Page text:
I remember the day President Kennedy died. I was 25 years old. I was living on East 86th Street in Manhattan. I was walking home to my apartment. A shopkeeper ran out on the street and shouted, "They killed the President." More people started coming out of shops, looking stunned, weeping and in shock. I ran home. My husband was at work, my one-year-old was napping. I told the babysitter to go home. I turned on the television and remained glued to it, crying as the facts emerged from the early confusion.
I met John Kennedy twice. When I was in college in Massachusetts, he was Senator. He came to meet with the political science majors in 1958, and we spent an hour or so talking about the issues facing the nation. He was charming, handsome, funny, well-informed. We had no idea that the Senator would be President in two years.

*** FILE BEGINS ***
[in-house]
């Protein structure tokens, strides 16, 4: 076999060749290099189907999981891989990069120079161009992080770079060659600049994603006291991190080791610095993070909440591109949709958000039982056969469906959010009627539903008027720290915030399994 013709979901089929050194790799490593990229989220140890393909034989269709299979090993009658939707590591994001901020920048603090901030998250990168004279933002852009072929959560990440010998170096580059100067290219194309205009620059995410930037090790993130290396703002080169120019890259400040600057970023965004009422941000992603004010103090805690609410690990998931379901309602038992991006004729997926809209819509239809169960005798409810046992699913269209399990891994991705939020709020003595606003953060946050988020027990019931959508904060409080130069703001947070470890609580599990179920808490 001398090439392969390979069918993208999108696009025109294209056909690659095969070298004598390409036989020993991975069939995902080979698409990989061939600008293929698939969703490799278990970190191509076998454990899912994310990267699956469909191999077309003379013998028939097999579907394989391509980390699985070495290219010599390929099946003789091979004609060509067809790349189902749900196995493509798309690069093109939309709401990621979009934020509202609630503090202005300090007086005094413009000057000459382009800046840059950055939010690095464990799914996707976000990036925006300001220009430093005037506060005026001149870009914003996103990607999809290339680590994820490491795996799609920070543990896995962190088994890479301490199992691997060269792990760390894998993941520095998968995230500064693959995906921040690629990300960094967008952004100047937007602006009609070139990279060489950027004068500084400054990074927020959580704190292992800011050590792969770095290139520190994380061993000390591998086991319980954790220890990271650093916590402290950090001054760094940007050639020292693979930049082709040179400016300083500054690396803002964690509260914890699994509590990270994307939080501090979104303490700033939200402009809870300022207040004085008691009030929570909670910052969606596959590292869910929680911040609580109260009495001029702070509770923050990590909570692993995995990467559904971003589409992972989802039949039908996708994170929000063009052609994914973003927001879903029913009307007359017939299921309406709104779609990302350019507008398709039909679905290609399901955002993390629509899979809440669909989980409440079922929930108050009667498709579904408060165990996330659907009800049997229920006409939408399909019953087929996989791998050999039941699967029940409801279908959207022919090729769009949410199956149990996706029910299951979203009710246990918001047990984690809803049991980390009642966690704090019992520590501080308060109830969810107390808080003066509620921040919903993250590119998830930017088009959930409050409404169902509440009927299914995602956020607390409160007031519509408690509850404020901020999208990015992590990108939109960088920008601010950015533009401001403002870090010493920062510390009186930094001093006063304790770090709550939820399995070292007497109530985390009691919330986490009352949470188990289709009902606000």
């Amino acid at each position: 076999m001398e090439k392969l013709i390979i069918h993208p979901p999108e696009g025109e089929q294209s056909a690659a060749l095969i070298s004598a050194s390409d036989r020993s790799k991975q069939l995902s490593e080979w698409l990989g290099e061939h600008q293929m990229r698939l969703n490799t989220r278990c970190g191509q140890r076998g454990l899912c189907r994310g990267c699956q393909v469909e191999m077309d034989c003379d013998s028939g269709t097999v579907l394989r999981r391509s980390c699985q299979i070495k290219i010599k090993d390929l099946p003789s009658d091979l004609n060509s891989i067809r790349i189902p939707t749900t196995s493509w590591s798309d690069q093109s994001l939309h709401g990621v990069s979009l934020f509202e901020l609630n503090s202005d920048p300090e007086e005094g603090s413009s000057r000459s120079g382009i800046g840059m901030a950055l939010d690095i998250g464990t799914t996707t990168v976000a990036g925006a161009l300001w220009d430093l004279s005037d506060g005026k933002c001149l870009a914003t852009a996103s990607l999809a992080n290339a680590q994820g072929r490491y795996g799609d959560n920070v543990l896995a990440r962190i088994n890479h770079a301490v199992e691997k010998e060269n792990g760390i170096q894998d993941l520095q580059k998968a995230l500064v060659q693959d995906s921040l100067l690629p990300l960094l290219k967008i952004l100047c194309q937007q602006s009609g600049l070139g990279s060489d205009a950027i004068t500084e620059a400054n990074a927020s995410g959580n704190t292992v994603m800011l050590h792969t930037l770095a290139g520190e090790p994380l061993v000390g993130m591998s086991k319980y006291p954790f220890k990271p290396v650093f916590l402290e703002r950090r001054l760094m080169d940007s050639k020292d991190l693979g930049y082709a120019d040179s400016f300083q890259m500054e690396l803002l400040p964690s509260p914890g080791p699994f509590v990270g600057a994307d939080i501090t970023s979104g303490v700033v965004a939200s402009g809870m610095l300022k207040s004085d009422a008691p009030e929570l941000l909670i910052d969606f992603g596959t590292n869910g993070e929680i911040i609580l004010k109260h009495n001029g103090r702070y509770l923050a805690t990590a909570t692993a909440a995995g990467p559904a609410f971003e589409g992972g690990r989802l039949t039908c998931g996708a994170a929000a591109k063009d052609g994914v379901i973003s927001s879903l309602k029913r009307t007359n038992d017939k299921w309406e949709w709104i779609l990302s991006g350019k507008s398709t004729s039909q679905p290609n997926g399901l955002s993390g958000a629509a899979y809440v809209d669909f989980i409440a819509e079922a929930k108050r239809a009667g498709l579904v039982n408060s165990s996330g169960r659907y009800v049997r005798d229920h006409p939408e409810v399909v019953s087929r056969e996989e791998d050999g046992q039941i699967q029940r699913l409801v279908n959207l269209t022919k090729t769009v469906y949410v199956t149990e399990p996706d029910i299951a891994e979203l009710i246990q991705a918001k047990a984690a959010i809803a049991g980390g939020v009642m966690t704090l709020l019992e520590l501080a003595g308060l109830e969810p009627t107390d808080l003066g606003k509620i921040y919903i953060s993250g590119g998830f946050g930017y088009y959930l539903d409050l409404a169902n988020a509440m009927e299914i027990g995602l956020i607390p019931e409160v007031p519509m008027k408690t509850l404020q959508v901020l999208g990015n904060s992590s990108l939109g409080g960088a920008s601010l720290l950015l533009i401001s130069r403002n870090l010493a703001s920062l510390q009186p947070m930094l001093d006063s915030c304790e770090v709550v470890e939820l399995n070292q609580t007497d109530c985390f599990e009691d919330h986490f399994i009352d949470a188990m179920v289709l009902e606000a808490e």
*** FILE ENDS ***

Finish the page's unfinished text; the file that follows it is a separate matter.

In 1960, I graduated from college and was married a few weeks later. That summer, I volunteered to work in the Kennedy campaign. I worked at the headquarters at 277 Park Avenue (an old and beautiful building that has since been torn down and replaced by a skyscraper). I still have cards inviting wealthy matrons to a tea party at the home of Mrs. Elinor Gimbel, signed by Rose Kennedy, the candidate's mother. During the fall, he came to thank the volunteers individually. I was struck by how freckled he was. Funny what you remember.
I was part of the generation that was moved by his eloquence, his humor, his charm, his intellect. He encouraged us to dream of a new world.
I felt shattered by his assassination. It was one of the darkest days the nation had known. Five years later came the terrible deaths, the murders of Martin Luther King, Jr., then Robert F. Kennedy. It seemed we would never dare to dream again.